We’ve talked before about pancreatitis, or inflammation of the pancreas, and how hard it is to definitively diagnose. This is especially true in the cat, because often times our feline friends present with non-specific clinical signs. Pancreatitis in cats can be acute, meaning that it crops up all of a sudden, or it can be a chronic smoldering problem that goes on for months or more.
Cats with pancreatitis may present with lethargy and a decreased appetite, which are common symptoms for many illnesses. Some patients have been vomiting, while others have not. Diarrhea, fever, and jaundice are also symptoms of pancreatitis, but are nonspecific for this disease.
Pancreatitis often occurs on top of other diseases, such as inflammatory bowel disease, hepatic lipidosis, cholangitis, or diabetes, further complicating the diagnosis. When one of these other diseases is found, often the hunt for illness stops so the underlying pancreatitis might be missed.
The need to correctly diagnose pancreatitis is dire, as pancreatitis can become so severe that it can be life-threatening. An inflamed pancreas can leak digestive enzymes, causing further damage to the pancreatic tissue and its neighbor, the liver. When tissue destruction occurs, toxins are released into the bloodstream, resulting in a widespread inflammatory response. All of this leads to one very sick kitty.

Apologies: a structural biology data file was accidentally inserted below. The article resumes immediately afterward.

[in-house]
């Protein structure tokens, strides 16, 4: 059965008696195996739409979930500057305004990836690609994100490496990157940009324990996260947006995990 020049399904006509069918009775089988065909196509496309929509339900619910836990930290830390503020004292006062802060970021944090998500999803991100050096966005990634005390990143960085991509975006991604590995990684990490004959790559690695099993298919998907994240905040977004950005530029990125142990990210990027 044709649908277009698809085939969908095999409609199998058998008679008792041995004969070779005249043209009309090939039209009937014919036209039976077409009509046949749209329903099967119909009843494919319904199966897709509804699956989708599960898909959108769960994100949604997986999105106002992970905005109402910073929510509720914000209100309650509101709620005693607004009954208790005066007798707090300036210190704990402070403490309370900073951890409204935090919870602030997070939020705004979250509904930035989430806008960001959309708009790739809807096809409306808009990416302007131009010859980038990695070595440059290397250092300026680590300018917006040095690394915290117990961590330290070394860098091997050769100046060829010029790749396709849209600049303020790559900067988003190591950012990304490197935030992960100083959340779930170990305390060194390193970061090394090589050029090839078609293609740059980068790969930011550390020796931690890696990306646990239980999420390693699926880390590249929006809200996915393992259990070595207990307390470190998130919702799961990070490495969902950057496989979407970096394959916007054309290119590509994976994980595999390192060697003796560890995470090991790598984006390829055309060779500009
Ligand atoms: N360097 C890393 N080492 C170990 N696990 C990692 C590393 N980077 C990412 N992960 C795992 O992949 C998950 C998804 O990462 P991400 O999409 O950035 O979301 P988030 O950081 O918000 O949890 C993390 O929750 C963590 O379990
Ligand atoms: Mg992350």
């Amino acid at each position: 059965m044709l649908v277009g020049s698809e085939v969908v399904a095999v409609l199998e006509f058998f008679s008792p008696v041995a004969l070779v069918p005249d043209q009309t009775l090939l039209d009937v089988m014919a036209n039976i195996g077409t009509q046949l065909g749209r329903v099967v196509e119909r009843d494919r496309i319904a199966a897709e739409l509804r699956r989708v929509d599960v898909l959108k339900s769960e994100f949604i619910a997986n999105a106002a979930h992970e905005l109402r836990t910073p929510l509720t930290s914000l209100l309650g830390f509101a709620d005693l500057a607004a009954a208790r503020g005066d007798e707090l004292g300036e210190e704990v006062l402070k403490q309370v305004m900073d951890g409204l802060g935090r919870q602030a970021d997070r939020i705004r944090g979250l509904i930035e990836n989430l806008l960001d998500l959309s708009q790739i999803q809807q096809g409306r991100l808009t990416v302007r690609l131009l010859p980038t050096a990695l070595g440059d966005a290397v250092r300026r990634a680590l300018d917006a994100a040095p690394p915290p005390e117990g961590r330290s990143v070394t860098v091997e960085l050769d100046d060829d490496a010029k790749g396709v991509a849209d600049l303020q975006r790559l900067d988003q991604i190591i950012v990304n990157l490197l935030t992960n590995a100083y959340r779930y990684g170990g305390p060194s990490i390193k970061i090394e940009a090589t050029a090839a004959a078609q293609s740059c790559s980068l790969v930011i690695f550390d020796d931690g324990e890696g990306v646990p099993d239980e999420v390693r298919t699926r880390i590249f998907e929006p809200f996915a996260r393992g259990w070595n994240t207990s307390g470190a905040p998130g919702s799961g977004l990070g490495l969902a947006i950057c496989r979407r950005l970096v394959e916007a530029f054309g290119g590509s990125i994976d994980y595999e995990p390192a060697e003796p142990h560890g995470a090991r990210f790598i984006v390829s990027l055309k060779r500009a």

Routine bloodwork will be nonspecific. A complete blood count (CBC) may show anemia or signs of dehydration, but this is true of many diseases. A chemistry panel will likely show increases in liver and kidney enzymes as well as electrolyte imbalances, but, again, this could be interpreted many ways. Unfortunately, the pancreatic enzymes amylase and lipase may or may not be elevated, and are of little diagnostic value. So, then, how do we diagnose this terrible disease?
In the past, we have had to rely on our intuition, mostly. We can utilize diagnostics, such as x-rays and ultrasounds, together with the patient’s symptoms and hope to arrive at a diagnosis of pancreatitis, but without a biopsy, it can be hard to be sure. However, a relatively new test has emerged that could tip the odds in our diagnostic favor.
IDEXX laboratories has developed a diagnostic tool called the SNAP fPL test that measures the levels of lipase in your cat’s blood that is specific to the pancreas. While the test doesn’t give an exact measurement of the level of pancreatic lipase, it does indicate whether the level is higher than the cut-off we would expect in a normal patient. Elevated levels of pancreatic lipase would indicate pancreatitis.
The test takes about 10 minutes to run, and while it’s not perfect, it can help veterinarians diagnose pancreatitis or feel confident in ruling it out as an explanation of a patient’s clinical signs. A recent study has shown that the test is 79% accurate in picking up cases of pancreatitis when it is there and 80% accurate in ruling it out if it is not present.
The sooner pancreatitis is found, the sooner we can work on making your cat feel better. And the sooner he feels better, the sooner he can come home to you, so we welcome this new tool in our diagnostic arsenal.